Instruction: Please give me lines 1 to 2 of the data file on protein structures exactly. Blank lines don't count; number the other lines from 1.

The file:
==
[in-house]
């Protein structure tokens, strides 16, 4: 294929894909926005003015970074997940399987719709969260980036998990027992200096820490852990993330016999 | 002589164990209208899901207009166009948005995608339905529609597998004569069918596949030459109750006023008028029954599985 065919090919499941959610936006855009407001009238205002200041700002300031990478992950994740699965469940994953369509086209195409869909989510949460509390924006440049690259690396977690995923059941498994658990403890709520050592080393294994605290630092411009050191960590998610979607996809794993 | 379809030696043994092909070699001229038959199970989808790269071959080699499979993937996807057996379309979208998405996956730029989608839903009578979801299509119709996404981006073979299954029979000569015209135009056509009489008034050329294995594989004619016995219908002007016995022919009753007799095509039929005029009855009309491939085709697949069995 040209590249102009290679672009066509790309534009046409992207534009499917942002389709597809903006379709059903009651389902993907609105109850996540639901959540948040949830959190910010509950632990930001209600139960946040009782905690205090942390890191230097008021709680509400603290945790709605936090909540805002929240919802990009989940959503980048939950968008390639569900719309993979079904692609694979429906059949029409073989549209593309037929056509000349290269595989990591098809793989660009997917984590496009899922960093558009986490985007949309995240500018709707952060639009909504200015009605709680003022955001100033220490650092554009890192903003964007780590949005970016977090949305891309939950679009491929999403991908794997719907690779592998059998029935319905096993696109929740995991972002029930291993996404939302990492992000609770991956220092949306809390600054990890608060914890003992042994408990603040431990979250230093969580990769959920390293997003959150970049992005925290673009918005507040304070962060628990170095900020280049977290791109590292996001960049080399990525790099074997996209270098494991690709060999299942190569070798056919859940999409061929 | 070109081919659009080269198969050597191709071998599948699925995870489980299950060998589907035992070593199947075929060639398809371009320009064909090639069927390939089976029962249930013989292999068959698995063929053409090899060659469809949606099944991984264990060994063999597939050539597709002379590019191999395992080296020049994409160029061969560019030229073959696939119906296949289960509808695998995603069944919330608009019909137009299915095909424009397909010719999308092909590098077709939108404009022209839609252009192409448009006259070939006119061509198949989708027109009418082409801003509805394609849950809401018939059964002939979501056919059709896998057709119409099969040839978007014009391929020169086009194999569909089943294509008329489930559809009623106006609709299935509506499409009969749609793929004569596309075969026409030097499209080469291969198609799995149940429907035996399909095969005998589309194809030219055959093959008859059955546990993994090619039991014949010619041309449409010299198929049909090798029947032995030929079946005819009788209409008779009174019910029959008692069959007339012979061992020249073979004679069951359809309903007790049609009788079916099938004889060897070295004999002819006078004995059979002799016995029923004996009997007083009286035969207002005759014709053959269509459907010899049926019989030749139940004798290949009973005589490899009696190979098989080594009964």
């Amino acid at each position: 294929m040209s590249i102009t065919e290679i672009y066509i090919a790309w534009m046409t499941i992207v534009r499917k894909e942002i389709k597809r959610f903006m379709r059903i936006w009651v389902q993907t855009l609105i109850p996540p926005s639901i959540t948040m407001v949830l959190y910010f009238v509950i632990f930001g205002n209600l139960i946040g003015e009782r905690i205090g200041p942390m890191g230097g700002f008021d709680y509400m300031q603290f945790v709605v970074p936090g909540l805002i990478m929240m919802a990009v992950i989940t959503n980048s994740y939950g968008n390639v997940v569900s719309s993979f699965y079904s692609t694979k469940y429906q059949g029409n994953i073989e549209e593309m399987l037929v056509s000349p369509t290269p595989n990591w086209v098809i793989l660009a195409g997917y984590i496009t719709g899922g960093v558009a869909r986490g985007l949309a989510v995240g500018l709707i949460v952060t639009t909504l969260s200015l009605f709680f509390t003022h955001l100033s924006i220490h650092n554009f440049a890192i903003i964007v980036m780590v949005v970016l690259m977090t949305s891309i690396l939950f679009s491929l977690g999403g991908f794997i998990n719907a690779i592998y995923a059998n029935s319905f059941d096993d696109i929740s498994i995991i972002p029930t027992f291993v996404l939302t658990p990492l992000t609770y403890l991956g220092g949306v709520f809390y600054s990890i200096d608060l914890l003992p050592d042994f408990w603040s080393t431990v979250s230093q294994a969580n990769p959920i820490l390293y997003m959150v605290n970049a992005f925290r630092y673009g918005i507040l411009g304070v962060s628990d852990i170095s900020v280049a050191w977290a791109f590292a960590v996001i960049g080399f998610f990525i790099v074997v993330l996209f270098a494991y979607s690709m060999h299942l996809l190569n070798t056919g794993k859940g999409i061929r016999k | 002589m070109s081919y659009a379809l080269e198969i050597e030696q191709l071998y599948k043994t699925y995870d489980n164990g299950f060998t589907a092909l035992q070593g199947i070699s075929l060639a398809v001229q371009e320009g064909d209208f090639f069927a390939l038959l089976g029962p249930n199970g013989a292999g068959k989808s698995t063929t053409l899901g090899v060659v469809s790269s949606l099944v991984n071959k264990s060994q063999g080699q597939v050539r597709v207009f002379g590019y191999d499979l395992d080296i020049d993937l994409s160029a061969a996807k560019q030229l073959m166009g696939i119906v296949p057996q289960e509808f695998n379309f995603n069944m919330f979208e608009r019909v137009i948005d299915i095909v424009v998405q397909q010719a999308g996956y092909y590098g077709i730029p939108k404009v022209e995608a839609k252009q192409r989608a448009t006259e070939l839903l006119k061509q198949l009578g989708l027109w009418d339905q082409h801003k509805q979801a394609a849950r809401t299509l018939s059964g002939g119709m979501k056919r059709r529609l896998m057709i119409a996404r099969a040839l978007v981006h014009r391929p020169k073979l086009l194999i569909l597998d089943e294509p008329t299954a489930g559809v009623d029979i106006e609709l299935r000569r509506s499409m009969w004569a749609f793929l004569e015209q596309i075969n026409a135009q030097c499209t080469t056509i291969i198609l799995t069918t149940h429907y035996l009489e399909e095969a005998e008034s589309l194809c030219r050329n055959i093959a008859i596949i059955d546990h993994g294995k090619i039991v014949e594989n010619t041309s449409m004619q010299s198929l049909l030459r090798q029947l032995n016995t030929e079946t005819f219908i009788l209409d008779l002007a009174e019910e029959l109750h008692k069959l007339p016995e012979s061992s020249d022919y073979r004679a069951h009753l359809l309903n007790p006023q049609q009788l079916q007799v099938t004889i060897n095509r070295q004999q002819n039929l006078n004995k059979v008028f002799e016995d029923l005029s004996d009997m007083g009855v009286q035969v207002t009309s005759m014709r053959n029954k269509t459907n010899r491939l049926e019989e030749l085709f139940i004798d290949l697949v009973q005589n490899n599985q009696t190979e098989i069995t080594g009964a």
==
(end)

[in-house]
């Protein structure tokens, strides 16, 4: 294929894909926005003015970074997940399987719709969260980036998990027992200096820490852990993330016999 | 002589164990209208899901207009166009948005995608339905529609597998004569069918596949030459109750006023008028029954599985 065919090919499941959610936006855009407001009238205002200041700002300031990478992950994740699965469940994953369509086209195409869909989510949460509390924006440049690259690396977690995923059941498994658990403890709520050592080393294994605290630092411009050191960590998610979607996809794993 | 379809030696043994092909070699001229038959199970989808790269071959080699499979993937996807057996379309979208998405996956730029989608839903009578979801299509119709996404981006073979299954029979000569015209135009056509009489008034050329294995594989004619016995219908002007016995022919009753007799095509039929005029009855009309491939085709697949069995 040209590249102009290679672009066509790309534009046409992207534009499917942002389709597809903006379709059903009651389902993907609105109850996540639901959540948040949830959190910010509950632990930001209600139960946040009782905690205090942390890191230097008021709680509400603290945790709605936090909540805002929240919802990009989940959503980048939950968008390639569900719309993979079904692609694979429906059949029409073989549209593309037929056509000349290269595989990591098809793989660009997917984590496009899922960093558009986490985007949309995240500018709707952060639009909504200015009605709680003022955001100033220490650092554009890192903003964007780590949005970016977090949305891309939950679009491929999403991908794997719907690779592998059998029935319905096993696109929740995991972002029930291993996404939302990492992000609770991956220092949306809390600054990890608060914890003992042994408990603040431990979250230093969580990769959920390293997003959150970049992005925290673009918005507040304070962060628990170095900020280049977290791109590292996001960049080399990525790099074997996209270098494991690709060999299942190569070798056919859940999409061929 | 070109081919659009080269198969050597191709071998599948699925995870489980299950060998589907035992070593199947075929060639398809371009320009064909090639069927390939089976029962249930013989292999068959698995063929053409090899060659469809949606099944991984264990060994063999597939050539597709002379590019191999395992080296020049994409160029061969560019030229073959696939119906296949289960509808695998995603069944919330608009019909137009299915095909424009397909010719999308092909590098077709939108404009022209839609252009192409448009006259070939006119061509198949989708027109009418082409801003509805394609849950809401018939059964002939979501056919059709896998057709119409099969040839978007014009391929020169086009194999569909089943294509008329489930559809009623106006609709299935509506499409009969749609793929004569596309075969026409030097499209080469291969198609799995149940429907035996399909095969005998589309194809030219055959093959008859059955546990993994090619039991014949010619041309449409010299198929049909090798029947032995030929079946005819009788209409008779009174019910029959008692069959007339012979061992020249073979004679069951359809309903007790049609009788079916099938004889060897070295004999002819006078004995059979002799016995029923004996009997007083009286035969207002005759014709053959269509459907010899049926019989030749139940004798290949009973005589490899009696190979098989080594009964």